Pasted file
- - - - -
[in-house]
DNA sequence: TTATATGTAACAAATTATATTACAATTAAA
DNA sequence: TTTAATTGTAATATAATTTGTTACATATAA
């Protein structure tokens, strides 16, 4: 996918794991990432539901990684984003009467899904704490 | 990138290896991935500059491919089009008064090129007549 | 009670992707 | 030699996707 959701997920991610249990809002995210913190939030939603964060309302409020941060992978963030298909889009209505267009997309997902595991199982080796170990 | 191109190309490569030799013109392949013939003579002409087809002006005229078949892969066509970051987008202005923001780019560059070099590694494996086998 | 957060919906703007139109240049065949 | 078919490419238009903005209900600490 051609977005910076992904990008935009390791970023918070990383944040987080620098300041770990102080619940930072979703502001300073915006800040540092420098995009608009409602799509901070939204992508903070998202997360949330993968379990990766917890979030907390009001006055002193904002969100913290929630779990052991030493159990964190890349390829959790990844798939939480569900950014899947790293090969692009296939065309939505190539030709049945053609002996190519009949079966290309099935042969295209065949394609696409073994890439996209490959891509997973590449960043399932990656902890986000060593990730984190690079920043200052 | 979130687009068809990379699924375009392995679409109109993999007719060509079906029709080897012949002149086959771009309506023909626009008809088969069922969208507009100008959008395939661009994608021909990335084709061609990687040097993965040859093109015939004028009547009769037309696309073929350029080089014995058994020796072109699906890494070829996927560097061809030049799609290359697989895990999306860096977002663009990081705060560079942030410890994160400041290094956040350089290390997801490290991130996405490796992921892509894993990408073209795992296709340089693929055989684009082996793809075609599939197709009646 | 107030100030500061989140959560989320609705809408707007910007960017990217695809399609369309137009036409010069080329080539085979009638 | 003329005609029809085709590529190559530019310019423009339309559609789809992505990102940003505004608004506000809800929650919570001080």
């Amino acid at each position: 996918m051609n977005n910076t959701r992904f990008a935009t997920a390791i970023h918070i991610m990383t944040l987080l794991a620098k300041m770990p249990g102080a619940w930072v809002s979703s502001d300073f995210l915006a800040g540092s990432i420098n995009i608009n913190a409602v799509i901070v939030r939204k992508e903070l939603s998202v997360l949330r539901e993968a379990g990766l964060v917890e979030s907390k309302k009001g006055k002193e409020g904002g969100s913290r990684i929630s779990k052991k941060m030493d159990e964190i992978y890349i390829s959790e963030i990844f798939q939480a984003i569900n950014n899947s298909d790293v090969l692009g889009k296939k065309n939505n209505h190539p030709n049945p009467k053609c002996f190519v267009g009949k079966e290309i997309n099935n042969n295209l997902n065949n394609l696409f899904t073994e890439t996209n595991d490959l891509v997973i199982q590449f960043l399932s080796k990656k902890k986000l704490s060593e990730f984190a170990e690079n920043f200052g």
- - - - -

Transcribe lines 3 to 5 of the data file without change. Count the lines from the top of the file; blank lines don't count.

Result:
DNA sequence: TTTAATTGTAATATAATTTGTTACATATAA
């Protein structure tokens, strides 16, 4: 996918794991990432539901990684984003009467899904704490 | 990138290896991935500059491919089009008064090129007549 | 009670992707 | 030699996707 959701997920991610249990809002995210913190939030939603964060309302409020941060992978963030298909889009209505267009997309997902595991199982080796170990 | 191109190309490569030799013109392949013939003579002409087809002006005229078949892969066509970051987008202005923001780019560059070099590694494996086998 | 957060919906703007139109240049065949 | 078919490419238009903005209900600490 051609977005910076992904990008935009390791970023918070990383944040987080620098300041770990102080619940930072979703502001300073915006800040540092420098995009608009409602799509901070939204992508903070998202997360949330993968379990990766917890979030907390009001006055002193904002969100913290929630779990052991030493159990964190890349390829959790990844798939939480569900950014899947790293090969692009296939065309939505190539030709049945053609002996190519009949079966290309099935042969295209065949394609696409073994890439996209490959891509997973590449960043399932990656902890986000060593990730984190690079920043200052 | 979130687009068809990379699924375009392995679409109109993999007719060509079906029709080897012949002149086959771009309506023909626009008809088969069922969208507009100008959008395939661009994608021909990335084709061609990687040097993965040859093109015939004028009547009769037309696309073929350029080089014995058994020796072109699906890494070829996927560097061809030049799609290359697989895990999306860096977002663009990081705060560079942030410890994160400041290094956040350089290390997801490290991130996405490796992921892509894993990408073209795992296709340089693929055989684009082996793809075609599939197709009646 | 107030100030500061989140959560989320609705809408707007910007960017990217695809399609369309137009036409010069080329080539085979009638 | 003329005609029809085709590529190559530019310019423009339309559609789809992505990102940003505004608004506000809800929650919570001080």
């Amino acid at each position: 996918m051609n977005n910076t959701r992904f990008a935009t997920a390791i970023h918070i991610m990383t944040l987080l794991a620098k300041m770990p249990g102080a619940w930072v809002s979703s502001d300073f995210l915006a800040g540092s990432i420098n995009i608009n913190a409602v799509i901070v939030r939204k992508e903070l939603s998202v997360l949330r539901e993968a379990g990766l964060v917890e979030s907390k309302k009001g006055k002193e409020g904002g969100s913290r990684i929630s779990k052991k941060m030493d159990e964190i992978y890349i390829s959790e963030i990844f798939q939480a984003i569900n950014n899947s298909d790293v090969l692009g889009k296939k065309n939505n209505h190539p030709n049945p009467k053609c002996f190519v267009g009949k079966e290309i997309n099935n042969n295209l997902n065949n394609l696409f899904t073994e890439t996209n595991d490959l891509v997973i199982q590449f960043l399932s080796k990656k902890k986000l704490s060593e990730f984190a170990e690079n920043f200052g």